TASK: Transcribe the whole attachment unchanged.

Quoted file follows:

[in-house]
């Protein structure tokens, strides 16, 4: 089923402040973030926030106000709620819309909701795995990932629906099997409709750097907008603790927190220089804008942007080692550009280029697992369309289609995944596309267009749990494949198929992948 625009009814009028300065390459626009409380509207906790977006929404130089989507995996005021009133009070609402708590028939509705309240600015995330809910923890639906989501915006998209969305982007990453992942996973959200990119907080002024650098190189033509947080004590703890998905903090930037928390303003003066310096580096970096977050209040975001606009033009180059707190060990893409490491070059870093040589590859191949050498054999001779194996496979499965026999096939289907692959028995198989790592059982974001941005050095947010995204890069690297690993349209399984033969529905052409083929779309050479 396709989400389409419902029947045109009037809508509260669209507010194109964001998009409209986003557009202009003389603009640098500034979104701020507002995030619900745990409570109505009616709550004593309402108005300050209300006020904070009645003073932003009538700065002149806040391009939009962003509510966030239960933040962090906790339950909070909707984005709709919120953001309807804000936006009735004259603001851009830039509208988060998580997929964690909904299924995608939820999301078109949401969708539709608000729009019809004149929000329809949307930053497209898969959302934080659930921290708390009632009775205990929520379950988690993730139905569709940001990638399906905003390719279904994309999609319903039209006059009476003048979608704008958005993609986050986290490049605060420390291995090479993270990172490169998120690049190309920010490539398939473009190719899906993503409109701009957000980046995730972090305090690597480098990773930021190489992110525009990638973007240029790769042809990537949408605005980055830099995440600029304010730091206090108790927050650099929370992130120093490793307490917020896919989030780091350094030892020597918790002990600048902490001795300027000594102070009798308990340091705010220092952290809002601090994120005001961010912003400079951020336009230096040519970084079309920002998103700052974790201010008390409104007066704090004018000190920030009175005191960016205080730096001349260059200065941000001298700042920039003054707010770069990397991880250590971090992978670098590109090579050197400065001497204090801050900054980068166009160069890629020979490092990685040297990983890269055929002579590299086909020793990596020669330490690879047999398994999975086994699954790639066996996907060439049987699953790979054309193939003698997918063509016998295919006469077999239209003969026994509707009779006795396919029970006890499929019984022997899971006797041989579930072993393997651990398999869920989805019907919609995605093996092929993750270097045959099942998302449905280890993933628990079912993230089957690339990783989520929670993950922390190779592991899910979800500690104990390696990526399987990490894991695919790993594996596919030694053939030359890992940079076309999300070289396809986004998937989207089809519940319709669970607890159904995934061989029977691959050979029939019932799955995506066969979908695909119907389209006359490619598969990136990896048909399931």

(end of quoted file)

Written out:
[in-house]
């Protein structure tokens, strides 16, 4: 089923402040973030926030106000709620819309909701795995990932629906099997409709750097907008603790927190220089804008942007080692550009280029697992369309289609995944596309267009749990494949198929992948 625009009814009028300065390459626009409380509207906790977006929404130089989507995996005021009133009070609402708590028939509705309240600015995330809910923890639906989501915006998209969305982007990453992942996973959200990119907080002024650098190189033509947080004590703890998905903090930037928390303003003066310096580096970096977050209040975001606009033009180059707190060990893409490491070059870093040589590859191949050498054999001779194996496979499965026999096939289907692959028995198989790592059982974001941005050095947010995204890069690297690993349209399984033969529905052409083929779309050479 396709989400389409419902029947045109009037809508509260669209507010194109964001998009409209986003557009202009003389603009640098500034979104701020507002995030619900745990409570109505009616709550004593309402108005300050209300006020904070009645003073932003009538700065002149806040391009939009962003509510966030239960933040962090906790339950909070909707984005709709919120953001309807804000936006009735004259603001851009830039509208988060998580997929964690909904299924995608939820999301078109949401969708539709608000729009019809004149929000329809949307930053497209898969959302934080659930921290708390009632009775205990929520379950988690993730139905569709940001990638399906905003390719279904994309999609319903039209006059009476003048979608704008958005993609986050986290490049605060420390291995090479993270990172490169998120690049190309920010490539398939473009190719899906993503409109701009957000980046995730972090305090690597480098990773930021190489992110525009990638973007240029790769042809990537949408605005980055830099995440600029304010730091206090108790927050650099929370992130120093490793307490917020896919989030780091350094030892020597918790002990600048902490001795300027000594102070009798308990340091705010220092952290809002601090994120005001961010912003400079951020336009230096040519970084079309920002998103700052974790201010008390409104007066704090004018000190920030009175005191960016205080730096001349260059200065941000001298700042920039003054707010770069990397991880250590971090992978670098590109090579050197400065001497204090801050900054980068166009160069890629020979490092990685040297990983890269055929002579590299086909020793990596020669330490690879047999398994999975086994699954790639066996996907060439049987699953790979054309193939003698997918063509016998295919006469077999239209003969026994509707009779006795396919029970006890499929019984022997899971006797041989579930072993393997651990398999869920989805019907919609995605093996092929993750270097045959099942998302449905280890993933628990079912993230089957690339990783989520929670993950922390190779592991899910979800500690104990390696990526399987990490894991695919790993594996596919030694053939030359890992940079076309999300070289396809986004998937989207089809519940319709669970607890159904995934061989029977691959050979029939019932799955995506066969979908695909119907389209006359490619598969990136990896048909399931």